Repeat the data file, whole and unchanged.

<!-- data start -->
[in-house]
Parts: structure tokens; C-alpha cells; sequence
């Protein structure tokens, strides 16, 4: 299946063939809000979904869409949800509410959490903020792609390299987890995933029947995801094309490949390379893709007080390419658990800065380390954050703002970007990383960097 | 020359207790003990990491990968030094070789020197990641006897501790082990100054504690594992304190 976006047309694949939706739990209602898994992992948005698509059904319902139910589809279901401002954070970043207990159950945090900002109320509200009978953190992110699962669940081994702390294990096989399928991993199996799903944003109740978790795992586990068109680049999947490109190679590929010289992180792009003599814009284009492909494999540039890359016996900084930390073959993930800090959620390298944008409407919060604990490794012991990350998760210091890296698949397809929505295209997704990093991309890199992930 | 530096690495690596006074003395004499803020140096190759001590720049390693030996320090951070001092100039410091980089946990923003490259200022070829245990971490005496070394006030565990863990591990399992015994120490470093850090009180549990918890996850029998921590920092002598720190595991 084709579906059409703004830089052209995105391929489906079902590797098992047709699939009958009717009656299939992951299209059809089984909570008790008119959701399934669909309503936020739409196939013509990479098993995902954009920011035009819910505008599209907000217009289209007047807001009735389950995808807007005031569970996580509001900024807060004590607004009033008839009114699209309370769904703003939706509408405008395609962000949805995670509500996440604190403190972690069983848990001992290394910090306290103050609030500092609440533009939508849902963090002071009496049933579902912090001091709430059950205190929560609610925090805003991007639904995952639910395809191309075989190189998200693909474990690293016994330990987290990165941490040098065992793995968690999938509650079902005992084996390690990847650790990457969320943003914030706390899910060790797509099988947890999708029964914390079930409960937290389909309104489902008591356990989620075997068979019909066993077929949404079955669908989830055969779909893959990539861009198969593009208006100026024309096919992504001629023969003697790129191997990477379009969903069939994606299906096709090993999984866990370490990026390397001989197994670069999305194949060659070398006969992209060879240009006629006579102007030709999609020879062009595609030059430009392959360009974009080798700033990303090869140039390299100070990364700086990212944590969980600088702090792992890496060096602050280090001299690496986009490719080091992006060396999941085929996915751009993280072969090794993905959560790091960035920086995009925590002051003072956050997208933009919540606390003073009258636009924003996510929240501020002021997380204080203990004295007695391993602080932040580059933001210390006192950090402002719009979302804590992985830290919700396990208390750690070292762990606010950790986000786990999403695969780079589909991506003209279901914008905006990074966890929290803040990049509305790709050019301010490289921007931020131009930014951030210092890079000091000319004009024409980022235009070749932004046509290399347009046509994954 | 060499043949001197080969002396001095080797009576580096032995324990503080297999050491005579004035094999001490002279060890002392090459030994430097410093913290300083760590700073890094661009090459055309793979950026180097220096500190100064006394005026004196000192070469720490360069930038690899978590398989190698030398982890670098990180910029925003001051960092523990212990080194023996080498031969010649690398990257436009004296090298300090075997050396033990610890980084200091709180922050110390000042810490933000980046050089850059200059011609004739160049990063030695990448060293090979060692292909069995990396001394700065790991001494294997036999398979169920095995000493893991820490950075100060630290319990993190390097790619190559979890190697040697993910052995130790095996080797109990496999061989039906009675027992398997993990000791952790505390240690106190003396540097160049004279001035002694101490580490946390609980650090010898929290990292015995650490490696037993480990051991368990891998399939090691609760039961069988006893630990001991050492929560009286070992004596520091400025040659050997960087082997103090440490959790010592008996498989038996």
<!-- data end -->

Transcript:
[in-house]
Parts: structure tokens; C-alpha cells; sequence
């Protein structure tokens, strides 16, 4: 299946063939809000979904869409949800509410959490903020792609390299987890995933029947995801094309490949390379893709007080390419658990800065380390954050703002970007990383960097 | 020359207790003990990491990968030094070789020197990641006897501790082990100054504690594992304190 976006047309694949939706739990209602898994992992948005698509059904319902139910589809279901401002954070970043207990159950945090900002109320509200009978953190992110699962669940081994702390294990096989399928991993199996799903944003109740978790795992586990068109680049999947490109190679590929010289992180792009003599814009284009492909494999540039890359016996900084930390073959993930800090959620390298944008409407919060604990490794012991990350998760210091890296698949397809929505295209997704990093991309890199992930 | 530096690495690596006074003395004499803020140096190759001590720049390693030996320090951070001092100039410091980089946990923003490259200022070829245990971490005496070394006030565990863990591990399992015994120490470093850090009180549990918890996850029998921590920092002598720190595991 084709579906059409703004830089052209995105391929489906079902590797098992047709699939009958009717009656299939992951299209059809089984909570008790008119959701399934669909309503936020739409196939013509990479098993995902954009920011035009819910505008599209907000217009289209007047807001009735389950995808807007005031569970996580509001900024807060004590607004009033008839009114699209309370769904703003939706509408405008395609962000949805995670509500996440604190403190972690069983848990001992290394910090306290103050609030500092609440533009939508849902963090002071009496049933579902912090001091709430059950205190929560609610925090805003991007639904995952639910395809191309075989190189998200693909474990690293016994330990987290990165941490040098065992793995968690999938509650079902005992084996390690990847650790990457969320943003914030706390899910060790797509099988947890999708029964914390079930409960937290389909309104489902008591356990989620075997068979019909066993077929949404079955669908989830055969779909893959990539861009198969593009208006100026024309096919992504001629023969003697790129191997990477379009969903069939994606299906096709090993999984866990370490990026390397001989197994670069999305194949060659070398006969992209060879240009006629006579102007030709999609020879062009595609030059430009392959360009974009080798700033990303090869140039390299100070990364700086990212944590969980600088702090792992890496060096602050280090001299690496986009490719080091992006060396999941085929996915751009993280072969090794993905959560790091960035920086995009925590002051003072956050997208933009919540606390003073009258636009924003996510929240501020002021997380204080203990004295007695391993602080932040580059933001210390006192950090402002719009979302804590992985830290919700396990208390750690070292762990606010950790986000786990999403695969780079589909991506003209279901914008905006990074966890929290803040990049509305790709050019301010490289921007931020131009930014951030210092890079000091000319004009024409980022235009070749932004046509290399347009046509994954 | 060499043949001197080969002396001095080797009576580096032995324990503080297999050491005579004035094999001490002279060890002392090459030994430097410093913290300083760590700073890094661009090459055309793979950026180097220096500190100064006394005026004196000192070469720490360069930038690899978590398989190698030398982890670098990180910029925003001051960092523990212990080194023996080498031969010649690398990257436009004296090298300090075997050396033990610890980084200091709180922050110390000042810490933000980046050089850059200059011609004739160049990063030695990448060293090979060692292909069995990396001394700065790991001494294997036999398979169920095995000493893991820490950075100060630290319990993190390097790619190559979890190697040697993910052995130790095996080797109990496999061989039906009675027992398997993990000791952790505390240690106190003396540097160049004279001035002694101490580490946390609980650090010898929290990292015995650490490696037993480990051991368990891998399939090691609760039961069988006893630990001991050492929560009286070992004596520091400025040659050997960087082997103090440490959790010592008996498989038996």